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Ruble’s risk is at half that of the 1998 Ruble Crisis but it’s expected to rise, data suggests

Ruble’s risk is at half that of the 1998 Ruble Crisis but it's expected to rise, data suggests
Jordan Major

Following Russia’s invasion of Ukraine, the country’s currency, the ruble (RUB), has suffered greatly due to sanctions imposed by the West on the nation.

It’s noteworthy that the risk associated with the ruble is increasing, although it still remains below rates seen during previous currency crises levels.

Interestingly, the ruble risk surged as the Russian currency reached a record low against the US dollar; yet, its risk was less than half of the levels seen during the ‘Ruble Crisis’ in 1998, according to data from financial intelligence analytics platform Qontigo on March 9.

Risk of ruble less than half of the levels in 1998. Source: Qontigo

The fact that the armed conflict had only been going on for two weeks at the time of the data’s release indicates that the rise in currency risk has not yet been fully reflected in the risk model. 

Thus Qontigo stated that the currency risk ‘is likely to go up’: 

“However, we are only two weeks into the armed conflict and the rise in currency risk may not yet be fully reflected in the risk model, but currency risk is likely to go up in the near future.”

Elsewhere, the Turkish lira remained the riskiest of the emerging-market currencies. In contrast, the risk of the ruble and Ukrainian (UAH) currencies was relatively moderate when compared to the high levels of currency risk seen during previous crises.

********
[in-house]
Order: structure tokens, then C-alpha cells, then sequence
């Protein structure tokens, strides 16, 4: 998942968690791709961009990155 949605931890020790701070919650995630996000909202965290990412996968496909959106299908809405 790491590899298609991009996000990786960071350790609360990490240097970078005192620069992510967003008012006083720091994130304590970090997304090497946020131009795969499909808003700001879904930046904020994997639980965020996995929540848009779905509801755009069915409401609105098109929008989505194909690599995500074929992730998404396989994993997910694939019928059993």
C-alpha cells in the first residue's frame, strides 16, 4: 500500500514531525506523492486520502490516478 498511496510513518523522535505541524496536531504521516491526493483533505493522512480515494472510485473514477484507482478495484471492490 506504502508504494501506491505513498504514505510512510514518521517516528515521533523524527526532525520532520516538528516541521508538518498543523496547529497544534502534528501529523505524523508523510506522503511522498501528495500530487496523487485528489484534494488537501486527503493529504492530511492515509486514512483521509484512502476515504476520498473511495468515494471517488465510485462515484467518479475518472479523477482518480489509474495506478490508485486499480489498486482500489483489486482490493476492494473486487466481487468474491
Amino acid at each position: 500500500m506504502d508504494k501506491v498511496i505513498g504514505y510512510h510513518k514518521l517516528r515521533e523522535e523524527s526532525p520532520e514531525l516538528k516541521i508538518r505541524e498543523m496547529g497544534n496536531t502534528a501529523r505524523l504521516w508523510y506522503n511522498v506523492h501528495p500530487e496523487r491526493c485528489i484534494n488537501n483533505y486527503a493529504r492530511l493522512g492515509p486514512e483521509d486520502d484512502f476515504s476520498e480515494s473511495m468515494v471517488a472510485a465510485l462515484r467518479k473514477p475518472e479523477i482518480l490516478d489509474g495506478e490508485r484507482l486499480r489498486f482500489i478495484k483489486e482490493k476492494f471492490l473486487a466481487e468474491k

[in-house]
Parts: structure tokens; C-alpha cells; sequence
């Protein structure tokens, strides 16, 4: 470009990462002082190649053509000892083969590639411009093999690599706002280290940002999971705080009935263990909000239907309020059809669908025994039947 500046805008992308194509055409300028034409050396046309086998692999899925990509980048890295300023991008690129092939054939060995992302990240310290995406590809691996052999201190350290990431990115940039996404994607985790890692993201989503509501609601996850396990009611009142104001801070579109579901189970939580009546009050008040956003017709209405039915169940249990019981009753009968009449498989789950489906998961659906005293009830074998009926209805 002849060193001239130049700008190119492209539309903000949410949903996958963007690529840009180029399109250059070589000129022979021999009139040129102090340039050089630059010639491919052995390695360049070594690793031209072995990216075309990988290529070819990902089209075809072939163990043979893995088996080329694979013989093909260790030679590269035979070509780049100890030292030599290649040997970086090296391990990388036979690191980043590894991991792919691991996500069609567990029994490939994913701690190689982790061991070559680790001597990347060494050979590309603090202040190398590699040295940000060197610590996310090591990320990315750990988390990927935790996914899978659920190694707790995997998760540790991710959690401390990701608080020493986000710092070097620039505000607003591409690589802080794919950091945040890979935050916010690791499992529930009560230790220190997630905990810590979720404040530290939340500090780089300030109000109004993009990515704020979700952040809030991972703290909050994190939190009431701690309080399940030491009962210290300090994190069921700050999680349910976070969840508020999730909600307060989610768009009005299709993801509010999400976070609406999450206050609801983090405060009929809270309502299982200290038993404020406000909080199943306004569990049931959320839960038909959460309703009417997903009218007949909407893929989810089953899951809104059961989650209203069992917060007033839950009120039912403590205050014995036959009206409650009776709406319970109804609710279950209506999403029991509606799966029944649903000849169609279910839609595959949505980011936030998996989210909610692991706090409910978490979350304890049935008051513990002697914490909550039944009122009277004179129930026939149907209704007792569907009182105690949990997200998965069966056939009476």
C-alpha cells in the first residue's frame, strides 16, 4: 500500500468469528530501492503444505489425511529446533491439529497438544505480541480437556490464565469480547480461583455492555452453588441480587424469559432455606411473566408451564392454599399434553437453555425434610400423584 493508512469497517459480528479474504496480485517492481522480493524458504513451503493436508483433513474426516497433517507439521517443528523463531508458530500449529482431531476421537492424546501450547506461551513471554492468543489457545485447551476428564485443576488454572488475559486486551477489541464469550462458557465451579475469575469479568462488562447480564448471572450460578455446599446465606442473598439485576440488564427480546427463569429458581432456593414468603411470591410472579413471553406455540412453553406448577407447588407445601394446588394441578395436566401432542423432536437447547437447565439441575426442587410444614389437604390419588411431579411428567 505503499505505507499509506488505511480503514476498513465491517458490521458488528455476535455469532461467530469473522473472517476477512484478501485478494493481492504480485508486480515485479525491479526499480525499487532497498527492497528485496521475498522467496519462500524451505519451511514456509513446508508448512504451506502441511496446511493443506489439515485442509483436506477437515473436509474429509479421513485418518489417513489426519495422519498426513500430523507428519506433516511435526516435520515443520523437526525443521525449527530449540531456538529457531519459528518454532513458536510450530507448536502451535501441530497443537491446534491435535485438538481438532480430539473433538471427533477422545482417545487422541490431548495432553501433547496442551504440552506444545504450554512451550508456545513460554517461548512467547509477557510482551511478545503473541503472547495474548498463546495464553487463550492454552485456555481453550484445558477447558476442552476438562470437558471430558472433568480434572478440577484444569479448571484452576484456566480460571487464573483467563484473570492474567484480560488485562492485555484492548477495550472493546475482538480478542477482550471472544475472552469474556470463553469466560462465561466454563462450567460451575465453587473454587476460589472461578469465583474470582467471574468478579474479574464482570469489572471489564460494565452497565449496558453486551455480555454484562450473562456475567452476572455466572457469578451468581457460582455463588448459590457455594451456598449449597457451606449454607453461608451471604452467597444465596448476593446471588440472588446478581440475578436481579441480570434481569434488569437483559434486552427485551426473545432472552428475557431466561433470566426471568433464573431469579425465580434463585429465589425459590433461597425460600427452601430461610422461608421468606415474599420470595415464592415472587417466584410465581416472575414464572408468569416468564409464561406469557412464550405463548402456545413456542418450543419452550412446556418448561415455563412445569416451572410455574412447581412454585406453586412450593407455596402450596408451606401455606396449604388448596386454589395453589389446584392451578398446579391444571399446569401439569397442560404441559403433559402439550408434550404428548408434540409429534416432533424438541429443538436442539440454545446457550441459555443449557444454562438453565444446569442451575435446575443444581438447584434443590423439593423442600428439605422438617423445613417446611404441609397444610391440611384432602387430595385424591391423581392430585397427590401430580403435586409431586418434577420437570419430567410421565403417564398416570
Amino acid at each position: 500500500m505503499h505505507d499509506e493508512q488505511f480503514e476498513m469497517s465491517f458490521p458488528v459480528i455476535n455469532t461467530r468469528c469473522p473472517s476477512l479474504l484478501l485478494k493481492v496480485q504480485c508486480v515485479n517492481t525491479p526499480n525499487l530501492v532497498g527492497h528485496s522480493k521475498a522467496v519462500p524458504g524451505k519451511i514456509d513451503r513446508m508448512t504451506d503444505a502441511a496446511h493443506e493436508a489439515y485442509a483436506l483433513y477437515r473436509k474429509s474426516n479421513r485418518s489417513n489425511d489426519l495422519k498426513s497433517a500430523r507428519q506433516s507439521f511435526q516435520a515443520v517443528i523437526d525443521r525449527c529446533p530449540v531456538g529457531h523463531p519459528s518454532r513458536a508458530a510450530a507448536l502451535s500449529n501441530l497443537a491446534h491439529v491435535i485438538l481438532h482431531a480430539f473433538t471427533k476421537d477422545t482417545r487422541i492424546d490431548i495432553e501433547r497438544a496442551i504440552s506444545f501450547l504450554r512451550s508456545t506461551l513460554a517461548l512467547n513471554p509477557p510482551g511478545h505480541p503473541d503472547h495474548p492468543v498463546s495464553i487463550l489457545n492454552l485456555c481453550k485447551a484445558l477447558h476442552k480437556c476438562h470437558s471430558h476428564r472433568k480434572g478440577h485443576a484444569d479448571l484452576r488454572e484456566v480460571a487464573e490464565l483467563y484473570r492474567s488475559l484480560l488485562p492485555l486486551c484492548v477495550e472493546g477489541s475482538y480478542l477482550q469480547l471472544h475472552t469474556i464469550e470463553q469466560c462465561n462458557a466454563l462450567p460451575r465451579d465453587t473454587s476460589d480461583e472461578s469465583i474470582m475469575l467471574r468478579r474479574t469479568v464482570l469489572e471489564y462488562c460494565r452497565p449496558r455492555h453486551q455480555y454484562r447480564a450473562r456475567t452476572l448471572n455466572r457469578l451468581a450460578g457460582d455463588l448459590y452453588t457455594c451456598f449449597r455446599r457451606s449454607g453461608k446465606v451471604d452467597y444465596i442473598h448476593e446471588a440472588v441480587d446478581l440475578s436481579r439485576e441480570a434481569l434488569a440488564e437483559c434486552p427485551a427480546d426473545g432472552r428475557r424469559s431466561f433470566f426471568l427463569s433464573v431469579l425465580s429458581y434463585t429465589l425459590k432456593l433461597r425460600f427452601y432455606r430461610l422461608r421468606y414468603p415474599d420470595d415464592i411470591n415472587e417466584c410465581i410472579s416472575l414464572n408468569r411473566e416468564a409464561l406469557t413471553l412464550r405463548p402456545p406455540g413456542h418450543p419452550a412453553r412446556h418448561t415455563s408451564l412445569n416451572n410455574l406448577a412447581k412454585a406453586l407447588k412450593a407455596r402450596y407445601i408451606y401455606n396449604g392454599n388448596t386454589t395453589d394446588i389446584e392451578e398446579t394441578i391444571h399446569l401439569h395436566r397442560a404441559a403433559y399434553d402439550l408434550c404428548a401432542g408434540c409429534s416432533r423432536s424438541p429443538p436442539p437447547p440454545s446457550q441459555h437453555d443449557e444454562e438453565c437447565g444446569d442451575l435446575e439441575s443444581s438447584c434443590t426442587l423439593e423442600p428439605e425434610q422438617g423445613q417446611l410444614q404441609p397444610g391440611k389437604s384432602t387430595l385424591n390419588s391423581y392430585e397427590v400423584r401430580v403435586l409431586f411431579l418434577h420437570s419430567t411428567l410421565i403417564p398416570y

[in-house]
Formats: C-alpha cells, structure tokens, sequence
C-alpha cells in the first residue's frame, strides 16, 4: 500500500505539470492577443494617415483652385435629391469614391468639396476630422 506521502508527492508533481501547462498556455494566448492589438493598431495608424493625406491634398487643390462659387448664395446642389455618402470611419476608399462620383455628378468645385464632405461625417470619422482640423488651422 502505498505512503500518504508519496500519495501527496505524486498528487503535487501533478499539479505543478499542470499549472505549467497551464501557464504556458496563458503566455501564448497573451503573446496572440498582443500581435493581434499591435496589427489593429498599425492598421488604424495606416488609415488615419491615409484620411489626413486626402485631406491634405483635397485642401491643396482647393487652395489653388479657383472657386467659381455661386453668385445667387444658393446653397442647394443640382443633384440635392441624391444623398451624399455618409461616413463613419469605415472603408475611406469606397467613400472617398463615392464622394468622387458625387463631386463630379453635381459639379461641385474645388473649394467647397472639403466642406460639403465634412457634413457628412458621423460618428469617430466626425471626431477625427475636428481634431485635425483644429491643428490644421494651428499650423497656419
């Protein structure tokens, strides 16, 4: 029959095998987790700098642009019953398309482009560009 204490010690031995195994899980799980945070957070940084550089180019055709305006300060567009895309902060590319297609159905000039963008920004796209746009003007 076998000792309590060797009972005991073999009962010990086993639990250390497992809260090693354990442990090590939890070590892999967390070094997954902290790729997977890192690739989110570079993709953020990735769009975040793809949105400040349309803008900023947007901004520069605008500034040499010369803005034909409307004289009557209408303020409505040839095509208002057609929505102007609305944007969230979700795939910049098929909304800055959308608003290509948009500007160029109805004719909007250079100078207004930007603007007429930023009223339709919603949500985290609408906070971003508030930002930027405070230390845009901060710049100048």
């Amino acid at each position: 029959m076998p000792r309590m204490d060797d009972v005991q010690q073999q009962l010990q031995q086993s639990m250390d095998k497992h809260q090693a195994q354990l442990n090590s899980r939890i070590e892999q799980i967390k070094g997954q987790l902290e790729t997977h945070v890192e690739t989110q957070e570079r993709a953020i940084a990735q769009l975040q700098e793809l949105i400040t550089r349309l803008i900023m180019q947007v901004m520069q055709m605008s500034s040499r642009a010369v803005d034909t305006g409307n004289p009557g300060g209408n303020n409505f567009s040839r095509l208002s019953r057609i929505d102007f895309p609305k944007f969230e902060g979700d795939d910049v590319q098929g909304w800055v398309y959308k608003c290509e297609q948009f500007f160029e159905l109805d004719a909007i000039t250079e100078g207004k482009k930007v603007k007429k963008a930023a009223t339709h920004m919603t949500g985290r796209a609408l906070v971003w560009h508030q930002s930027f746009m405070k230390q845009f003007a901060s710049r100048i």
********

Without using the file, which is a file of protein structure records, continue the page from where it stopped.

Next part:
Russia predicted risk at the highest level in 25 years

Meanwhile, Russia’s risk increased to its highest level in 25 years. As of March 2, the country’s short-term risk had risen beyond the levels seen during the Global Financial Crisis, although it was still below the peak it reached in 1998.

Russia predicted risk. Source: Qontigo

Notably, the absence of trade in Russian equities on its stock market is most likely responsible for keeping the level of volatility low, with its increase still standing out among other emerging markets.

Generally, analysts predict that the Russian economy will shrink by 5% this year following the impact of sanctions, as the country’s expulsion from SWIFT “paralyzes” the assets of Russia’s central bank.

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